No, in our house it is all about the presidents. Presidential biographies. (Who knew rough and tumble Andrew Jackson had running water installed in the White House?) Presidential landmarks. (Any guesses who is buried in Grant’s Tomb? And that I am the worst mother in the world for not including this in our trip to NYC last fall.) Presidential exhibits, such as the current exhibit at the Museum of History and Industry here in Seattle. I had to promise in blood that I would take him during his Spring Break. No Disneyland for this kid–we are off to see Lincoln’s actual stovepipe hat. I believe that beats Thunder Mountain any day.
Nothing like being the go-to guy in the third grade on all matters presidential. Even his teachers defer to him. If I sound a little proud, believe me I am. I discovered my love of history by reading biographies when I was nine. Clara Barton, Florence Nightengale, Harriet Tubman, Nellie Bly. We should all have our heroes as we grow up. People who distinguished themselves and offer us a glimpse into what an ordinary person can do or become. Even Andrew Jackson. Because who doesn’t like their politics and politicians to be clean?
Who were your heroes growing up?
English Invasion. Read all about it. And this time there will be no dumping the stuff in the harbor, not at this price. But make sure you scroll through the comments to see what SFC of Manchester had to say about our generally barbarous treatment of tea. I had to laugh. Hope you do too!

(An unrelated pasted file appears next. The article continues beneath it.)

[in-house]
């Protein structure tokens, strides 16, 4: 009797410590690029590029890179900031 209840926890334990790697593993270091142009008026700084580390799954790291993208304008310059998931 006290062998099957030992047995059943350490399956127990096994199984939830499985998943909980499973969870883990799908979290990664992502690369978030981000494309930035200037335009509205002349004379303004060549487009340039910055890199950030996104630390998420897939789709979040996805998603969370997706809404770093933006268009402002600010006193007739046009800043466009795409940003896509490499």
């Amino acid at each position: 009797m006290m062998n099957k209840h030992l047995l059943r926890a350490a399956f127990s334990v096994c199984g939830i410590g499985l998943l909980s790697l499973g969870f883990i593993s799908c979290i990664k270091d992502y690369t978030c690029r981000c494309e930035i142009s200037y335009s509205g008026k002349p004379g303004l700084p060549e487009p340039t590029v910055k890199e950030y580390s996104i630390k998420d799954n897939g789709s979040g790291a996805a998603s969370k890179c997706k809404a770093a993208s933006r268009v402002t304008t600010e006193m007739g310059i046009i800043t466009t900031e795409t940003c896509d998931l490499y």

I know, I’m supposed to wax poetic about this week because I am a romance writer. It is rather like carrying the standard in this business. Oh, it’s Valentine’s Day, let’s trot the local romance writers out of their caves, dress them in red and have them go on and on about the power of love. Gads, I think I am going to choke on my box of chocolates.
It’s not that I am against romance. Or Valentine’s Day–because any day where a man actually feels compelled to act on his guilt of not being romantic enough the rest of the year, is cause for celebration, especially when it involves diamonds or roses, preferably in that order. It’s the trotting out the romance writers that bothers me. Like I have some insider’s advantage that makes me an expert on the subject of love. Believe me, most days I am just lucky to get my knitting straight . . .
Now I have to interrupt this blog to explain why it sort of ends right there. I had this entire, wonderful blog about the event at Maple Valley written, and then one of the little
shits, aka little heroes, decided to turn off the router, and when I went to save the blog, I lost it into the ether. Okay, I am not feeling the love at this moment. And it was a great blog. Sigh. Suffice it to say, I explained how I feel about doing public events until I get there, surrounded by friends and readers and good buddies and rediscover the love that is writing romance. You would have shed a tear at the end of it. I did. And that was before I discovered the technical difficulties. So instead, here are the pics and to each and every one of you, I wish you a Happy Valentine’s Day.
And if you happen to see me on the news for selling my child on eBay, please come and be one of my jurors. I know you all will understand my pain.
Read Christina Arbini’s blog yesterday and spent a good thirty minutes afterward laughing my ashes off. Go check it out.